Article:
We are preferring to say with slower computers and get systems that are smaller, longer battery, and overall just more portable. Because our needs for a computer isn't following Moors Law.

        • The era of having one computer is gone. If you want to surf the web from your couch, use your tablet. If you want to work with an IDE, use your multi-monitor workstation.

    • Re:WTF? (Score:5, Insightful)

      by Guspaz (556486) on Friday June 08, 2012 @12:21PM (#40258689)

      Yes, it was from the "Tablet PC" era, and devices lack that were a terrible failure. People already complain that the iPad is too heavy at a pound and a half, nobody wants a six pound tablet. Admittedly, one of the major failings of the Tablet PC is being addressed with the Win8 touch interface and app ecosystem.

      • Re: (Score:2, Interesting)

        by gstoddart (321705)

        Admittedly, one of the major failings of the Tablet PC is being addressed with the Win8 touch interface and app ecosystem.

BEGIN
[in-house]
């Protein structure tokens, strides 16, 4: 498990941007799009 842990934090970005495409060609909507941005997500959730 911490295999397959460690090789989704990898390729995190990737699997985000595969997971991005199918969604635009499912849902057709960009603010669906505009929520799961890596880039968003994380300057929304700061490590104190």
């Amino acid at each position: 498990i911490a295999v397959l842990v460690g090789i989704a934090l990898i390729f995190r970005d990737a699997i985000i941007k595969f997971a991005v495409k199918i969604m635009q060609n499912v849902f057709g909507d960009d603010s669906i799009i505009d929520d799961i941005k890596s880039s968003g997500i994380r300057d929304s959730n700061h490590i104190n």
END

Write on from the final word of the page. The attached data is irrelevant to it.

And, what might that be? All I see is yet another "me too" product from Microsoft.

        What is Microsoft bringing to the table that Android, or Apple, or even RIM aren't doing?

        All I've seen is the new fugly looking Metro interface, but nothing that suggests Microsoft is filling "one of the major failings of the tablet PC", other than a lack of offering from Microsoft.

        • by Guspaz (556486)

          I hate the Metro interface, but even the most die-hard Microsoft hater has got to admit that Metro is a hell of a lot better for tablets than the standard Windows XP interface was.